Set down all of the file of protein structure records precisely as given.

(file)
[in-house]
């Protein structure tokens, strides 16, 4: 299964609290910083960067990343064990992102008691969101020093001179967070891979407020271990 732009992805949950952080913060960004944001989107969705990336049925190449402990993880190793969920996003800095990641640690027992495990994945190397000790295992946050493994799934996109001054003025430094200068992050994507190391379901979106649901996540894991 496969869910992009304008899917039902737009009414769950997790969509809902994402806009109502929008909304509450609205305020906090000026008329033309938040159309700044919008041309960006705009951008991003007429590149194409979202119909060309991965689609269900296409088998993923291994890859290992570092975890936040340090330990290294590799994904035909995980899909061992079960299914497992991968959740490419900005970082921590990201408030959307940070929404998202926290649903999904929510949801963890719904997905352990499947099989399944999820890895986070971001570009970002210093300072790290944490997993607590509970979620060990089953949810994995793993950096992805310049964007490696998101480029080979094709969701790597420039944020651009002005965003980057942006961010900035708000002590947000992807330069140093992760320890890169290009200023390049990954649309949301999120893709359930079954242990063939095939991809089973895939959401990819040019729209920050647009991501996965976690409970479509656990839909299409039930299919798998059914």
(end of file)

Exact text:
[in-house]
């Protein structure tokens, strides 16, 4: 299964609290910083960067990343064990992102008691969101020093001179967070891979407020271990 732009992805949950952080913060960004944001989107969705990336049925190449402990993880190793969920996003800095990641640690027992495990994945190397000790295992946050493994799934996109001054003025430094200068992050994507190391379901979106649901996540894991 496969869910992009304008899917039902737009009414769950997790969509809902994402806009109502929008909304509450609205305020906090000026008329033309938040159309700044919008041309960006705009951008991003007429590149194409979202119909060309991965689609269900296409088998993923291994890859290992570092975890936040340090330990290294590799994904035909995980899909061992079960299914497992991968959740490419900005970082921590990201408030959307940070929404998202926290649903999904929510949801963890719904997905352990499947099989399944999820890895986070971001570009970002210093300072790290944490997993607590509970979620060990089953949810994995793993950096992805310049964007490696998101480029080979094709969701790597420039944020651009002005965003980057942006961010900035708000002590947000992807330069140093992760320890890169290009200023390049990954649309949301999120893709359930079954242990063939095939991809089973895939959401990819040019729209920050647009991501996965976690409970479509656990839909299409039930299919798998059914």